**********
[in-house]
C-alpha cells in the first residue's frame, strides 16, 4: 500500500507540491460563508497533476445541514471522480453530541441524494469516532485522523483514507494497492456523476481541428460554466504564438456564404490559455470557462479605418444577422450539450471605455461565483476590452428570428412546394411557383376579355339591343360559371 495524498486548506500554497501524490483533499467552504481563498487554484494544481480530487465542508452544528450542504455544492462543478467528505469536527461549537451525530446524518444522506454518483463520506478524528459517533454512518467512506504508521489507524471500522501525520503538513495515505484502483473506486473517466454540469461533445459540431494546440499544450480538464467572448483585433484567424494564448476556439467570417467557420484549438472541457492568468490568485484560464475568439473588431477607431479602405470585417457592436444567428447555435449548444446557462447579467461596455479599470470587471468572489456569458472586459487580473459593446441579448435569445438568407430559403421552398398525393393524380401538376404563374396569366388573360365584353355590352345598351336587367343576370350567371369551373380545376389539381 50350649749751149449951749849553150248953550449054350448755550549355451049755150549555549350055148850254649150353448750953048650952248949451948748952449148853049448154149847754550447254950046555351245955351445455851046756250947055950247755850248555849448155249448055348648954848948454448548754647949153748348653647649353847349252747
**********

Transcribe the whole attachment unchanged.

[in-house]
C-alpha cells in the first residue's frame, strides 16, 4: 500500500507540491460563508497533476445541514471522480453530541441524494469516532485522523483514507494497492456523476481541428460554466504564438456564404490559455470557462479605418444577422450539450471605455461565483476590452428570428412546394411557383376579355339591343360559371 495524498486548506500554497501524490483533499467552504481563498487554484494544481480530487465542508452544528450542504455544492462543478467528505469536527461549537451525530446524518444522506454518483463520506478524528459517533454512518467512506504508521489507524471500522501525520503538513495515505484502483473506486473517466454540469461533445459540431494546440499544450480538464467572448483585433484567424494564448476556439467570417467557420484549438472541457492568468490568485484560464475568439473588431477607431479602405470585417457592436444567428447555435449548444446557462447579467461596455479599470470587471468572489456569458472586459487580473459593446441579448435569445438568407430559403421552398398525393393524380401538376404563374396569366388573360365584353355590352345598351336587367343576370350567371369551373380545376389539381 50350649749751149449951749849553150248953550449054350448755550549355451049755150549555549350055148850254649150353448750953048650952248949451948748952449148853049448154149847754550447254950046555351245955351445455851046756250947055950247755850248555849448155249448055348648954848948454448548754647949153748348653647649353847349252747